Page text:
STOCKHOLM (Reuters) - Stockholm scrambled on Wednesday to curb COVID-19 infections at its nursing homes, reimposing a ban on visits and piloting rapid-result coronavirus testing of staff.
Sweden’s nursing homes, particularly in the capital, were ravaged by the initial wave of the pandemic, prompting Prime Minister Stefan Lofven’s sombre admission in May that the country failed to protect its elderly.
After slowing to a trickle in summer, infections at Stockholm’s nursing homes have shot up in recent weeks. Of the region’s 313 facilities, 48 now have cases, data showed, an increase of more than 20 from last week.
“It’s really, really frightening,” said Johan Styrud, chairman of the Swedish Medical Association in Stockholm and doctor at Danderyd Hospital.
“We must do everything we can to keep the infection from getting back into nursing homes again.”
More than 1,000 residents with COVID-19 have died at Stockholm’s nursing homes during the pandemic and with new cases climbing, local authorities on Wednesday to reimposed a ban on visitors which was dropped nationally last month.
“We are seeing a huge increase of confirmed cases and the past week has been dramatic,” Maria Rotzen Ostlund, acting chief epidemiologist in region of Stockholm, said.
“We’ve had fantastic increase in testing capacity (since spring outbreak) but right now it’s not enough.”
Surging demand has forced regions such as Stockholm to tighten requirements for standard laboratory PCR tests. Now a pilot project is being rolled out at city homes using rapid antigen tests to show within 15 minutes if a member of staff is infected.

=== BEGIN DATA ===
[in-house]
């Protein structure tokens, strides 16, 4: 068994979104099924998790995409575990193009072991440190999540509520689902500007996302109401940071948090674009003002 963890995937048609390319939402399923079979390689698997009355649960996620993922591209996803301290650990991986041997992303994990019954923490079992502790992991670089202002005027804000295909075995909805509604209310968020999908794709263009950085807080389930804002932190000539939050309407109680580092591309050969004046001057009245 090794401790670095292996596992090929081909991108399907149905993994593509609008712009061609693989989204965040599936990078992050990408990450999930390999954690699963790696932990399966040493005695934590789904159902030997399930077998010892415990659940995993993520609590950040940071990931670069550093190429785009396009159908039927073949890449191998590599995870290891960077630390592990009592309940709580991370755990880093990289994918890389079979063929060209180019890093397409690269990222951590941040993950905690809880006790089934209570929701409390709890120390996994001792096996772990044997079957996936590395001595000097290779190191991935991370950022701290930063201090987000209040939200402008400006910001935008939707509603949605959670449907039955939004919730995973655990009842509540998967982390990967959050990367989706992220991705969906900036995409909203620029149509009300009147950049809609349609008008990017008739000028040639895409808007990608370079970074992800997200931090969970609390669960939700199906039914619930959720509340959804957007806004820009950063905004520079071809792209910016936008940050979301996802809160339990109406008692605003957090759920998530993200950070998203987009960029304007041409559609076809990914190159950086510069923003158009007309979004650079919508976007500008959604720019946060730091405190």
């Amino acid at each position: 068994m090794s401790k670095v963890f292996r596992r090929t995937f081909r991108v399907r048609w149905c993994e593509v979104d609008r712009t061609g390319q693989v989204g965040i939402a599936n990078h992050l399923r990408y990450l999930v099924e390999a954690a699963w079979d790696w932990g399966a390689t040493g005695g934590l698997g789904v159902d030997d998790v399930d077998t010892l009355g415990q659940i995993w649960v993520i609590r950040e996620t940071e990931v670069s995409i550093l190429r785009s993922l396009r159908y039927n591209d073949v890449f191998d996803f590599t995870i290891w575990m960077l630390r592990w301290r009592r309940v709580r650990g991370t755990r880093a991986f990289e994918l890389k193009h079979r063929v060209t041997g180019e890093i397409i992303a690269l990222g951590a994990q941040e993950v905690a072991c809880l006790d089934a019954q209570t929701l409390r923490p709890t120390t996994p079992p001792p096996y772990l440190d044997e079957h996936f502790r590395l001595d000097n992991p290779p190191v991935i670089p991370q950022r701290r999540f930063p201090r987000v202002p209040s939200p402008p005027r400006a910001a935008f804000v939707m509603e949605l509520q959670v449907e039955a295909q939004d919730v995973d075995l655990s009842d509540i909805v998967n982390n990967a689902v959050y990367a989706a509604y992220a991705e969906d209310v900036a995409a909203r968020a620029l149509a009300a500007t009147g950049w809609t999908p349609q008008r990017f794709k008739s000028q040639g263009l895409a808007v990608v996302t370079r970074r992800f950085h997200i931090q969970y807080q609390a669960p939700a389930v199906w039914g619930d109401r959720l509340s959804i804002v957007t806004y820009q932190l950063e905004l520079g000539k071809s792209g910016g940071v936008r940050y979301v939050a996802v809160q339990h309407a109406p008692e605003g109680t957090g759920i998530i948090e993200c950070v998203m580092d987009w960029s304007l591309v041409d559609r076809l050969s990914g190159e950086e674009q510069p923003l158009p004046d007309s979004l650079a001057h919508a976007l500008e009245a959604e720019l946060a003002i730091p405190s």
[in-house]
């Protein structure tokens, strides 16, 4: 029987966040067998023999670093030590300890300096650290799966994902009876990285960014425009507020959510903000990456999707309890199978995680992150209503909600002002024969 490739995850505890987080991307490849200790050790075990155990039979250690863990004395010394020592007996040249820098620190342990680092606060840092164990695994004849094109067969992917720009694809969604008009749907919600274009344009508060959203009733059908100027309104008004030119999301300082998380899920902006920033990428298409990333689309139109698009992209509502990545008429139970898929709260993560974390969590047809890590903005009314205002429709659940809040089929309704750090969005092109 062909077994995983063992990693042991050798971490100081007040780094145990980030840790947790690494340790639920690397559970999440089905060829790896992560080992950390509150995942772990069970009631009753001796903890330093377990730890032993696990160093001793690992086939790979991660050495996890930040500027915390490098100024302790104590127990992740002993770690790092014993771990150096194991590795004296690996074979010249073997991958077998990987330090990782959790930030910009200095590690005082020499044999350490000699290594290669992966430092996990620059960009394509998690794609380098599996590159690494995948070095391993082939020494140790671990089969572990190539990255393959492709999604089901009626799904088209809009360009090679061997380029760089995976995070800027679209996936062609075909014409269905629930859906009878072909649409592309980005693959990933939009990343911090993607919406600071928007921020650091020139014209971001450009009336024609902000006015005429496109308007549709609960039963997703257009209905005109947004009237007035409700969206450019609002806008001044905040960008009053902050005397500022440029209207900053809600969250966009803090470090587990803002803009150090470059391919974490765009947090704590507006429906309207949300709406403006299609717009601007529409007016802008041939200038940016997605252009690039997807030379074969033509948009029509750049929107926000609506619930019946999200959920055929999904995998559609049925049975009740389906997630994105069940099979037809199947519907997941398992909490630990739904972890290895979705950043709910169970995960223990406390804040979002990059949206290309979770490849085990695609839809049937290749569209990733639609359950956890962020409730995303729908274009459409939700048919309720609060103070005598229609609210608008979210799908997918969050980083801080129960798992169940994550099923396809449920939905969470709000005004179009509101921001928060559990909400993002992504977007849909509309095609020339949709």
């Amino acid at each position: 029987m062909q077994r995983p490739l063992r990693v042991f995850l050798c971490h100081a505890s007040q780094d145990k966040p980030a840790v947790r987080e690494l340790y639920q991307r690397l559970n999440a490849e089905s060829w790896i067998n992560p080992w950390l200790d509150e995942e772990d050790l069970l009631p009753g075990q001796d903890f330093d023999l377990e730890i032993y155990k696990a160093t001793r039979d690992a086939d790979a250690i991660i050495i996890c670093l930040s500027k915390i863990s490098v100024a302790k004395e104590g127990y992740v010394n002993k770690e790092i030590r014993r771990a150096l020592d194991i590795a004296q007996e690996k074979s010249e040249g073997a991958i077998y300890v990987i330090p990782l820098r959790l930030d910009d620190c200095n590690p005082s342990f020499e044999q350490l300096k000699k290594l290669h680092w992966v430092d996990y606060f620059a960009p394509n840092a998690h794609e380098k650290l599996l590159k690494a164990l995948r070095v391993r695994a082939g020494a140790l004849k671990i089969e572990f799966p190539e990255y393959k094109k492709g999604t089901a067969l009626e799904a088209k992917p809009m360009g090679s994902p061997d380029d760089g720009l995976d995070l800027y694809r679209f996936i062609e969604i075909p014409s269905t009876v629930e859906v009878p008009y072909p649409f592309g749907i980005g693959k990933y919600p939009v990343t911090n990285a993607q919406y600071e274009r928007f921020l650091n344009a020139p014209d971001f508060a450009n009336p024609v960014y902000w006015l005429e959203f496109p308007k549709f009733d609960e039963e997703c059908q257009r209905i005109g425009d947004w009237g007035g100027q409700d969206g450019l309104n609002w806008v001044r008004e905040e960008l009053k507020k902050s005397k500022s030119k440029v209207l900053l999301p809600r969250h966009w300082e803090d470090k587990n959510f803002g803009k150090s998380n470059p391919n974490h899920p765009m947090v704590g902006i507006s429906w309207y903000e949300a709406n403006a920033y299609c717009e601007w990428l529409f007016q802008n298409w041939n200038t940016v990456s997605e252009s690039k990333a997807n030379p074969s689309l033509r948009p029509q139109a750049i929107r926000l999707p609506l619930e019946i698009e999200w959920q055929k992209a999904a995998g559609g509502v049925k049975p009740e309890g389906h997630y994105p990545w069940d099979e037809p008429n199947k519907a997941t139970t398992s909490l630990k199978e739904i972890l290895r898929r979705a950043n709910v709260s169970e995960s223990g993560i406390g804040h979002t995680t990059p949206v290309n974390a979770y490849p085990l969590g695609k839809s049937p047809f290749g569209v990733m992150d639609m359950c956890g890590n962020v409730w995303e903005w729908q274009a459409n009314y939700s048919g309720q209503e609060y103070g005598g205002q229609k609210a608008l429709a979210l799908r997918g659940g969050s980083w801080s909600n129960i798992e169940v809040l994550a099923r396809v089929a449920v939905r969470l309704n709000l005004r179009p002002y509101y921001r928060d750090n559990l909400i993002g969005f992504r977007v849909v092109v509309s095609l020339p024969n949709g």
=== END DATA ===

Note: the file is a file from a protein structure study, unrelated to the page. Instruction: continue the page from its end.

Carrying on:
Sweden’s Health Agency has estimated around 90% of confirmed cases at nursing homes were infected by staff amid a lack of safety equipment and testing during the early stages of the pandemic.
“This can be a gamechanger because now we can identify carriers of the virus before they spread it to elderly people,” said Stefan Amer, CEO of Familjelakarna, which provides medical services at roughly half the region’s nursing homes.
Antigen tests quickly detect proteins on the surface of the virus but are considered less accurate than laboratory PCR tests which detect genetic material in the virus.
If successful - antigen test results will be compared with PCR test also being carried out - the system could be rolled out broadly and used whenever a staffer, or visitor when such are allowed, enters the building, Amer said.
Reporting by Colm Fulton and Johan Ahlander; Editing by Niklas Pollard and Alison Williams
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